Examples: drivers/usbhost/usbhost_storage.c

  • USB Host Class Driver Registry. The NuttX USB host infrastructure includes a registry. During its initialization, each USB host class driver must call the interface, usbhost_registerclass() in order add its interface to the registry. Later, when a USB device is connected, the USB host controller will look up the USB host class driver that is needed to support the connected device in this registry.

    Examples: drivers/usbhost/usbhost_registry.c, drivers/usbhost/usbhost_registerclass.c, and drivers/usbhost/usbhost_findclass.c,

  • Detection and Enumeration of Connected Devices. Each USB host device controller supports two methods that are used to detect and enumeration newly connected devices (and also detect disconnected devices):

    • int (*wait)(FAR struct usbhost_connection_s *drvr, FAR const bool *connected);

      Wait for a device to be connected or disconnected.

    • int (*enumerate)(FAR struct usbhost_connection_s *drvr, int rhpndx);

      Enumerate the device connected to a root hub port. As part of this enumeration process, the driver will (1) get the device’s configuration descriptor, (2) extract the class ID info from the configuration descriptor, (3) call usbhost_findclass() to find the class that supports this device, (4) call the create() method on the struct usbhost_registry_s interface to get a class instance, and finally (5) call the connect() method of the struct usbhost_class_s interface. After that, the class is in charge of the sequence of operations.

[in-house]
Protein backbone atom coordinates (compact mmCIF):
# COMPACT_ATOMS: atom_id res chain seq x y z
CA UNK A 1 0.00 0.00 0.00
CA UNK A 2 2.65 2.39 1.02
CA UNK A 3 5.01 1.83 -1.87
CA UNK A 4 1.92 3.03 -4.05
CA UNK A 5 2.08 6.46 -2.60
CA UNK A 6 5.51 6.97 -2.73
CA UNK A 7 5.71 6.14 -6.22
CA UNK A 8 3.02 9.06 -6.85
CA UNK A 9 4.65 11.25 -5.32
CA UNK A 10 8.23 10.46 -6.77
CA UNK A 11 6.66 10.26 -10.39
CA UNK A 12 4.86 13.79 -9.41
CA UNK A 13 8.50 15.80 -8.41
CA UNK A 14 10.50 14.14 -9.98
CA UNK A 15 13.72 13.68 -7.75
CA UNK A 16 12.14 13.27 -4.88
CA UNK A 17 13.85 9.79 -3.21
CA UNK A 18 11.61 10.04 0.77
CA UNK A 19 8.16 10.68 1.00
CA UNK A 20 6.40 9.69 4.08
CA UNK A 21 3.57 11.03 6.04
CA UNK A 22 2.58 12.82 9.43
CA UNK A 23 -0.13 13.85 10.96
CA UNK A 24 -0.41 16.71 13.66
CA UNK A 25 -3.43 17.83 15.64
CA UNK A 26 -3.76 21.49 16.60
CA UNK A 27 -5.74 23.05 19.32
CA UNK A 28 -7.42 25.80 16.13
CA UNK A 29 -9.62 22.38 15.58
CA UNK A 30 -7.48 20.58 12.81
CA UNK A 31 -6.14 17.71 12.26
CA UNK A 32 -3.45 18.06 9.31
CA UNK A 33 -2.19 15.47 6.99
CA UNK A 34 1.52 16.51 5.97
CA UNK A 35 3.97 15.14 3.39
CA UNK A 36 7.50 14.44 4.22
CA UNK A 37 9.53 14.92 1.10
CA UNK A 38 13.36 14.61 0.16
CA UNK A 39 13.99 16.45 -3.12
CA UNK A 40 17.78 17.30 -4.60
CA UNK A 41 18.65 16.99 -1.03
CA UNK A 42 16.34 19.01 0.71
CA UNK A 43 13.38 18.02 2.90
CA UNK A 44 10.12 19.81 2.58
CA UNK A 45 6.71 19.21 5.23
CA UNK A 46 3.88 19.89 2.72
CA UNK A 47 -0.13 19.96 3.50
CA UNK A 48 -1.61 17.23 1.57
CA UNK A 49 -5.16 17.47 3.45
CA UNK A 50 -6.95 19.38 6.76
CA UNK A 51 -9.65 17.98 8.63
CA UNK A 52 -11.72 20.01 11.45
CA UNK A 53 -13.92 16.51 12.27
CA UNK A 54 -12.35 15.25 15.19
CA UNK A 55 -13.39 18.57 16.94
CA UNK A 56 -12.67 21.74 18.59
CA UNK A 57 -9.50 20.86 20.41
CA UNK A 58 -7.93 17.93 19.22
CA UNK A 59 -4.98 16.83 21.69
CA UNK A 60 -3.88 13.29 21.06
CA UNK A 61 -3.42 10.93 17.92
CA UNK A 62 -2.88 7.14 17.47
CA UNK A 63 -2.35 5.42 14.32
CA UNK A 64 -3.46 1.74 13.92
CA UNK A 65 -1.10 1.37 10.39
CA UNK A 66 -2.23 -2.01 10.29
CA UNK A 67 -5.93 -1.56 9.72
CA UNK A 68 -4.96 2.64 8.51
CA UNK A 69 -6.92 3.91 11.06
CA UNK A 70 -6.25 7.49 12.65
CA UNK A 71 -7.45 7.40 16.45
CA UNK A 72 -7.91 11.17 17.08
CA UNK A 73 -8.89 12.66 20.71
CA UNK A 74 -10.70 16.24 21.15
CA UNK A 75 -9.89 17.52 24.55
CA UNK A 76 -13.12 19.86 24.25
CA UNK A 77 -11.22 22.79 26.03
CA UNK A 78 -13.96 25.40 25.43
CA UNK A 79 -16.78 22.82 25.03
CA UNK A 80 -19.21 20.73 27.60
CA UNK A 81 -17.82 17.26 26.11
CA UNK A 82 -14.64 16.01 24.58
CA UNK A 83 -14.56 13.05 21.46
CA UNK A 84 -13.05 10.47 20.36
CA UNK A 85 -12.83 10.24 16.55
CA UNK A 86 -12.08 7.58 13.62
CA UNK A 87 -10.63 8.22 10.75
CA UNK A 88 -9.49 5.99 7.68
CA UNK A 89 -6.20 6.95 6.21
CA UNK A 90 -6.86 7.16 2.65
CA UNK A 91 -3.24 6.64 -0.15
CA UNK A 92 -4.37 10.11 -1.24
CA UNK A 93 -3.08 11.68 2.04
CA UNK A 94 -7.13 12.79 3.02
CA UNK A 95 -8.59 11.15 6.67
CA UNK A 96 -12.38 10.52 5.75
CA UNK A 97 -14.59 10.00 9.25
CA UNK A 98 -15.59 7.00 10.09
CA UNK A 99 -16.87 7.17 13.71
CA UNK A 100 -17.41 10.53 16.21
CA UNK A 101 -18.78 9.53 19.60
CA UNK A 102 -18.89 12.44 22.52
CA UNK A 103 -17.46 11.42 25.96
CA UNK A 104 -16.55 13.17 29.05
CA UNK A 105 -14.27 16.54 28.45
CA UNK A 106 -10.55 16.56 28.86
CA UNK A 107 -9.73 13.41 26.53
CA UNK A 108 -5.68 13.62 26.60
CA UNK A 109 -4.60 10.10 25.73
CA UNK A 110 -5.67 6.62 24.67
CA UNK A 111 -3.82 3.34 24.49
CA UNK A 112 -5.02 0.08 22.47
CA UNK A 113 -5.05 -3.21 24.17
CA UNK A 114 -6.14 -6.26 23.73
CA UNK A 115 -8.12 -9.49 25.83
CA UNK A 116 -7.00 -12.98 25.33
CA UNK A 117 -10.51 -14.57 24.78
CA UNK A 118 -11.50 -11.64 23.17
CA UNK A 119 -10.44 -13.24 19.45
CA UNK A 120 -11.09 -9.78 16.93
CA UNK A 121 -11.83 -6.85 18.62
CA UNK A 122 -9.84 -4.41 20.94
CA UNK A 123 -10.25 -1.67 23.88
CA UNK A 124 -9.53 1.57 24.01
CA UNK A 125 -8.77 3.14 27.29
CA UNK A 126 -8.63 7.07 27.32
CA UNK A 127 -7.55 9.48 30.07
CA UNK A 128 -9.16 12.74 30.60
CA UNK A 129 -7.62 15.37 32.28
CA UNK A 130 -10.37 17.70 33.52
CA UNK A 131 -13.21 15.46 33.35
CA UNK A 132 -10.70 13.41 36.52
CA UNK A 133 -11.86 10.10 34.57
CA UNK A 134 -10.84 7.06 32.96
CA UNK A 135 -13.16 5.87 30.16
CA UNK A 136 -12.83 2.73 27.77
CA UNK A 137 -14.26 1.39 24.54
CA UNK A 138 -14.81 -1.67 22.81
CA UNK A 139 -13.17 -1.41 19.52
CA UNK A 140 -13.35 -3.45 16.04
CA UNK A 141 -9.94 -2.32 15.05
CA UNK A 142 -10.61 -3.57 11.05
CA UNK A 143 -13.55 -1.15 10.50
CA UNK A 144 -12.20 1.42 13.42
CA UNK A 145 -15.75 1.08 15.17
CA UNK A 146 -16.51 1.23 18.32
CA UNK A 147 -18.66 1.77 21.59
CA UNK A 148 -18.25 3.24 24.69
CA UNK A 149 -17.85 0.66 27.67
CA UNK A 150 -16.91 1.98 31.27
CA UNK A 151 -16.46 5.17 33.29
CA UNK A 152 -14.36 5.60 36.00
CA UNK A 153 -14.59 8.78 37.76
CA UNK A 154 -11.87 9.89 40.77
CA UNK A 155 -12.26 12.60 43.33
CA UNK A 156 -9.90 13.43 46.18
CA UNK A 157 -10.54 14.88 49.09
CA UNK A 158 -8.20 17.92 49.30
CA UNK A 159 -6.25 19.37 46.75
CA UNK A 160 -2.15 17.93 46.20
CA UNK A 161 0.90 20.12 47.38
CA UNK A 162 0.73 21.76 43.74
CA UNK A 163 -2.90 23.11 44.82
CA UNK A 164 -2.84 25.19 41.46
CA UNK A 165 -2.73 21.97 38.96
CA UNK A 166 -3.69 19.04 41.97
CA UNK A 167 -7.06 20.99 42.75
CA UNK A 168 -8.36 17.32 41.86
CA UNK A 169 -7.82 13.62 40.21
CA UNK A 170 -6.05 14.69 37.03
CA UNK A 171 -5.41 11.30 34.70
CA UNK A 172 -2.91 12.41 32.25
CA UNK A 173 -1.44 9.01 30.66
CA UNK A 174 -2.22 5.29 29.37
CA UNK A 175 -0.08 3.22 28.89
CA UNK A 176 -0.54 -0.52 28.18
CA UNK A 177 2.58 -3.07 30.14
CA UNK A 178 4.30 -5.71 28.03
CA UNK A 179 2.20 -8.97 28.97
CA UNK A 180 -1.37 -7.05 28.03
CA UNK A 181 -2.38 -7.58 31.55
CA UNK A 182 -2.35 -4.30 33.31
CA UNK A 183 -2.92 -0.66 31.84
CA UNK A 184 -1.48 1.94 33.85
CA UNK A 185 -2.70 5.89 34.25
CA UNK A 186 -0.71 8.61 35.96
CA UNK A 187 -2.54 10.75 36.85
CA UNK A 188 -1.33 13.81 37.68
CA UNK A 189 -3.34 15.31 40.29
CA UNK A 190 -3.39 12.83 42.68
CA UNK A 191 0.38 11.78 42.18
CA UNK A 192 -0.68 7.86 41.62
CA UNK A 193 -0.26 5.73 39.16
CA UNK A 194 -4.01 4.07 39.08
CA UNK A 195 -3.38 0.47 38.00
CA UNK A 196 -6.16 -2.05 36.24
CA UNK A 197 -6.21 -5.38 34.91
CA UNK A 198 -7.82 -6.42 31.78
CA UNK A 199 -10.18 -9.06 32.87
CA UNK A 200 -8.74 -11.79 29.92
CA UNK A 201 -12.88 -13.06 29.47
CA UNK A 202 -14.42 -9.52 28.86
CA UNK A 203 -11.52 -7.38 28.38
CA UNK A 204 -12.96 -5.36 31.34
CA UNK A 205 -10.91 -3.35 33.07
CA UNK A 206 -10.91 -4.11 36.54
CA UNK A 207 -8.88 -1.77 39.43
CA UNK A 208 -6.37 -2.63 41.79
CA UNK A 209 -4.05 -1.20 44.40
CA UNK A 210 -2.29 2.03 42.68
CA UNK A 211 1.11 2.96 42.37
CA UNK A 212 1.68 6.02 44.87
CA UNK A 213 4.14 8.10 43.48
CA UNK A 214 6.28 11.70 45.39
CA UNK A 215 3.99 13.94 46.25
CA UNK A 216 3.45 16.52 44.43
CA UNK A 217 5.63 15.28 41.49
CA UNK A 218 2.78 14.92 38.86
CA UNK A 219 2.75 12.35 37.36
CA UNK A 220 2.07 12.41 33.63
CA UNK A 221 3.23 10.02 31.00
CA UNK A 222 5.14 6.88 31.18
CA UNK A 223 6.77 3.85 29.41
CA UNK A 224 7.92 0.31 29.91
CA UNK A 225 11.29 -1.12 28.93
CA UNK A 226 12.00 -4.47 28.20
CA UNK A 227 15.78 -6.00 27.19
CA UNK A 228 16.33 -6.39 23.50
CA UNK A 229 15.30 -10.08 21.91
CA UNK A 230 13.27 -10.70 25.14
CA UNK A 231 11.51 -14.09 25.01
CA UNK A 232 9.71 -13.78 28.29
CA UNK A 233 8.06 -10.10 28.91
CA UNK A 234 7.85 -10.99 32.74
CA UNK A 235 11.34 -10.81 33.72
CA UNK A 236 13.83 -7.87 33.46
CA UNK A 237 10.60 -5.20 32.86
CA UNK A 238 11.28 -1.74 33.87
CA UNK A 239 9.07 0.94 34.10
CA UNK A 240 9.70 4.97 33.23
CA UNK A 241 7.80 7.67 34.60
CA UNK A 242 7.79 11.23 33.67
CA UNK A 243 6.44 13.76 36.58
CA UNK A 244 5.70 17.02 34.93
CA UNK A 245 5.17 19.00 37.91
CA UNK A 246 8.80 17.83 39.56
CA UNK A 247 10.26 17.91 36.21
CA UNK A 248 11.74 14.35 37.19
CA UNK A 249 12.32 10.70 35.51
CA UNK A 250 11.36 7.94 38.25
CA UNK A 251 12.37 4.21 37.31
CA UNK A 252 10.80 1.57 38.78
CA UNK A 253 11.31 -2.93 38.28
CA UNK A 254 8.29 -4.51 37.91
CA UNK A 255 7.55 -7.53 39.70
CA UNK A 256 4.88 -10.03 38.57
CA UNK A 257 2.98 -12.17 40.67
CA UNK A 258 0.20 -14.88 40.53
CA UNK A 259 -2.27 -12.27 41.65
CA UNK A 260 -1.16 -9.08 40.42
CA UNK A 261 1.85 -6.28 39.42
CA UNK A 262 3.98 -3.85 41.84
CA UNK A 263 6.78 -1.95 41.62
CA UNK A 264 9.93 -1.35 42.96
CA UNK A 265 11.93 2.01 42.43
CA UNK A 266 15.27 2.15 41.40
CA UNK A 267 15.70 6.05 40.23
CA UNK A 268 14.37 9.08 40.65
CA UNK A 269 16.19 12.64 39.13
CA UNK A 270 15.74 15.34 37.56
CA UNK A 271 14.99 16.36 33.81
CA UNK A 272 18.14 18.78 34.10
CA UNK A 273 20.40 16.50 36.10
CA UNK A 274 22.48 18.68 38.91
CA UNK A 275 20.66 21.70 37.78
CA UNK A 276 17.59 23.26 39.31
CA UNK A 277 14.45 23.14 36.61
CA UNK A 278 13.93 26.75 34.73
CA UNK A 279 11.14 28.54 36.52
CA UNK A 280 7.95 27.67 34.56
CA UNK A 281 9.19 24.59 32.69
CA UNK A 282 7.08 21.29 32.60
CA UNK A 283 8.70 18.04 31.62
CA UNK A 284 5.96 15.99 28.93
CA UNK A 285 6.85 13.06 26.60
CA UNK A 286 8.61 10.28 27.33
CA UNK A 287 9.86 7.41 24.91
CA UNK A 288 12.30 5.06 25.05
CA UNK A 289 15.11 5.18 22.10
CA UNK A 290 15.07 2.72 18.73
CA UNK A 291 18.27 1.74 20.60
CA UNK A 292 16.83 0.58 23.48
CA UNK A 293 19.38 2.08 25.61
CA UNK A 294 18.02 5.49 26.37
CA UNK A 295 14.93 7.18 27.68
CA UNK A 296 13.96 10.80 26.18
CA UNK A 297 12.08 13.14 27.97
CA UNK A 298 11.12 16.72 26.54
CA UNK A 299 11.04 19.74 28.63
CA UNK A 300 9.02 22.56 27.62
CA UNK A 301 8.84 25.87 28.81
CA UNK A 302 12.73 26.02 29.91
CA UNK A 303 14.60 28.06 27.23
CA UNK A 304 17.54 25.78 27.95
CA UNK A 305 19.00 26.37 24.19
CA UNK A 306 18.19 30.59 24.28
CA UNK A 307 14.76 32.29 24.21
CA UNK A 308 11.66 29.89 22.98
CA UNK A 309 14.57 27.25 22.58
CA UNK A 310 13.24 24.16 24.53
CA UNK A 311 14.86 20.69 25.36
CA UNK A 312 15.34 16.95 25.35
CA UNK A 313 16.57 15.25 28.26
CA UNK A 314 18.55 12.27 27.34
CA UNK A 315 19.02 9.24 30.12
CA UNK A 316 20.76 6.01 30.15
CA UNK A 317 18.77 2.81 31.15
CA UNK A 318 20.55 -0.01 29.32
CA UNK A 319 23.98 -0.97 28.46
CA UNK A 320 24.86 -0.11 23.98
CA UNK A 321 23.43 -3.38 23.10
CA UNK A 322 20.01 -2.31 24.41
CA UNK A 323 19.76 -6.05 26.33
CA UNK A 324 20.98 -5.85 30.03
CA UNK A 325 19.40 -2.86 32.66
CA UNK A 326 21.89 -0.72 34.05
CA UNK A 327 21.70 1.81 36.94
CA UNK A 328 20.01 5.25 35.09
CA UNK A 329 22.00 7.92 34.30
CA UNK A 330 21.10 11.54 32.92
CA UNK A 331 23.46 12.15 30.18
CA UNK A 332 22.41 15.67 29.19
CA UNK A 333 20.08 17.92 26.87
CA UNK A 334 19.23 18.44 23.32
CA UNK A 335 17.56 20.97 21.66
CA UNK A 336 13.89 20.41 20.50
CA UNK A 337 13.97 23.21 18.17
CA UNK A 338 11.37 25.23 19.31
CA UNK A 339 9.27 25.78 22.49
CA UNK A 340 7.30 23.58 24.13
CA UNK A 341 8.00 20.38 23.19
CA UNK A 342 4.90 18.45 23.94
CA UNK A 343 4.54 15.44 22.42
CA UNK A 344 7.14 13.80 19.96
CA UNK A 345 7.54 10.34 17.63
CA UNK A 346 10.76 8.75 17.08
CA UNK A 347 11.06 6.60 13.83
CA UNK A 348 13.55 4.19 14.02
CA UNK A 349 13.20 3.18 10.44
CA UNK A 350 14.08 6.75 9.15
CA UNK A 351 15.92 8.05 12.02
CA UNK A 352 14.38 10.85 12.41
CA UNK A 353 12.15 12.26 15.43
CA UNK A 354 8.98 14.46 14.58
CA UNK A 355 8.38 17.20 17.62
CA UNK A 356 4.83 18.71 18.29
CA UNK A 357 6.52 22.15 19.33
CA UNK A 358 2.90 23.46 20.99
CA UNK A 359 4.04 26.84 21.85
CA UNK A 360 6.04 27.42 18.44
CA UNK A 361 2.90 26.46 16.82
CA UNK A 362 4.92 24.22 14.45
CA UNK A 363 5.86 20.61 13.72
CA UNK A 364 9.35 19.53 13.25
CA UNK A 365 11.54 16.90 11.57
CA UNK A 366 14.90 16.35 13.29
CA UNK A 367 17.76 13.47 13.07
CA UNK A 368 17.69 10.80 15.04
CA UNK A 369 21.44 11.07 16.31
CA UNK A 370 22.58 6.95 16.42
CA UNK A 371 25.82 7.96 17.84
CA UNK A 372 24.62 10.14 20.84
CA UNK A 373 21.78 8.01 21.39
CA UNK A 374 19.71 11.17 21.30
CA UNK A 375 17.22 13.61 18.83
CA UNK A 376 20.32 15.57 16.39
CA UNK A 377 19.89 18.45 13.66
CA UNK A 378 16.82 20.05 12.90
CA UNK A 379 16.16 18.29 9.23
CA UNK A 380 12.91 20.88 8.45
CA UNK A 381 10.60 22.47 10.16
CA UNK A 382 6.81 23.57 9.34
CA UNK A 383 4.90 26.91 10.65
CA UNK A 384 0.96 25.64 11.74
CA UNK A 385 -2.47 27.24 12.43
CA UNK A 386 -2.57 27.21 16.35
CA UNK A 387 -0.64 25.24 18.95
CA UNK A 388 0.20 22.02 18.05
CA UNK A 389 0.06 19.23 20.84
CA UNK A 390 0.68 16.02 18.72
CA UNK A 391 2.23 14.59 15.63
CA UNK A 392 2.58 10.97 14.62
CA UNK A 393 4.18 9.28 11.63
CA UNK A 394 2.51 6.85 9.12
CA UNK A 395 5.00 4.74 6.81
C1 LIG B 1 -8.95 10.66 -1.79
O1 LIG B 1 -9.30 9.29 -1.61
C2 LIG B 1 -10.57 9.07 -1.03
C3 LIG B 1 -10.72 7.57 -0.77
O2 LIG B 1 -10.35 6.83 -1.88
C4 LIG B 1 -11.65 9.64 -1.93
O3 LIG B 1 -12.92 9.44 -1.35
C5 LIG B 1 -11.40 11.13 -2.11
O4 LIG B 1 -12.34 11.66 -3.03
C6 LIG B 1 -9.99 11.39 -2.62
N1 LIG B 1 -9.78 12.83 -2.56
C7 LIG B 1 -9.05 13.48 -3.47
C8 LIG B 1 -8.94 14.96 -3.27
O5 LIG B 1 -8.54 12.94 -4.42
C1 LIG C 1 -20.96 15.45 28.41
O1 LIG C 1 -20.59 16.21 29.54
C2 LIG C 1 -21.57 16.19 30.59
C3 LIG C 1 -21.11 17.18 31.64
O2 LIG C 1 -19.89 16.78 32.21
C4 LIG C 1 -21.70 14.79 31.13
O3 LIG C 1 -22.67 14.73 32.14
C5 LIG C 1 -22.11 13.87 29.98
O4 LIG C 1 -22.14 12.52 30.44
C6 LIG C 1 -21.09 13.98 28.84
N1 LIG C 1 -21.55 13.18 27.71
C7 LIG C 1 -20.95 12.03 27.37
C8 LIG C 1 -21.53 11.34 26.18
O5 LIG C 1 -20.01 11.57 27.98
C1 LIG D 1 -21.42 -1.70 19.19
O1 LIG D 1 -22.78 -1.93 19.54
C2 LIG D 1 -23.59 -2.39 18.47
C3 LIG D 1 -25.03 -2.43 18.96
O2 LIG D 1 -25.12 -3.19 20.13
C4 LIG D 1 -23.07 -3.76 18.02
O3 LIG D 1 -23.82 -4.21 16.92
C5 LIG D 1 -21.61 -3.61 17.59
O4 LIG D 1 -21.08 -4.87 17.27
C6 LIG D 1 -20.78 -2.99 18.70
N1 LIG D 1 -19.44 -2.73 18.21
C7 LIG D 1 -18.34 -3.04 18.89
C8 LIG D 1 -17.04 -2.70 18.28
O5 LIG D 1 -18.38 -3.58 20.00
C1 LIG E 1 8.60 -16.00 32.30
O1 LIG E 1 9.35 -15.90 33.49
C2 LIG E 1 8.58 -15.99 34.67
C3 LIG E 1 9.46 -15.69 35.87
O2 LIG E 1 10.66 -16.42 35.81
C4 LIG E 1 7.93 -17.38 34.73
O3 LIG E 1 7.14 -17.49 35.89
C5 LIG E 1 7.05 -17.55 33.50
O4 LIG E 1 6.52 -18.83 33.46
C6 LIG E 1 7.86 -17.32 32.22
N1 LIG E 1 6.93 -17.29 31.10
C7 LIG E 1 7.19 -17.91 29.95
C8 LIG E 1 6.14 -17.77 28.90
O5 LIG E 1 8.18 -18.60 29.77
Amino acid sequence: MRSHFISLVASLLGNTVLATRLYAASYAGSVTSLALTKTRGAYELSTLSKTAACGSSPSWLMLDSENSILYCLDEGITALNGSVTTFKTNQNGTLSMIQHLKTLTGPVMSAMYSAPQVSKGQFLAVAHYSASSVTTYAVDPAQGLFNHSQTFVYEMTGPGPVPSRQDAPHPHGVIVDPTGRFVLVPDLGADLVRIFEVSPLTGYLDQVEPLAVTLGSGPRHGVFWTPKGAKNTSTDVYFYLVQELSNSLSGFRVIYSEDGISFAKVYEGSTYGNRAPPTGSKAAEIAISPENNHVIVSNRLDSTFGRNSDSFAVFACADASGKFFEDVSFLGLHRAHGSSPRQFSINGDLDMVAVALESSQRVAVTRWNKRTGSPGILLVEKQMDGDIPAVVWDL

• Binding USB Host-Side Drivers. USB host-side controller drivers are not normally directly accessed by user code, but are usually bound to another, higher level USB host class driver. The class driver exports the standard NuttX device interface so that the connected USB device can be accessed just as with other, similar, on-board devices. For example, the USB host mass storage class driver (drivers/usbhost/usbhost_storage.c) will register a standard, NuttX block driver interface (like /dev/sda) that can be used to mount a file system just as with any other other block driver instance. In general, the binding sequence is: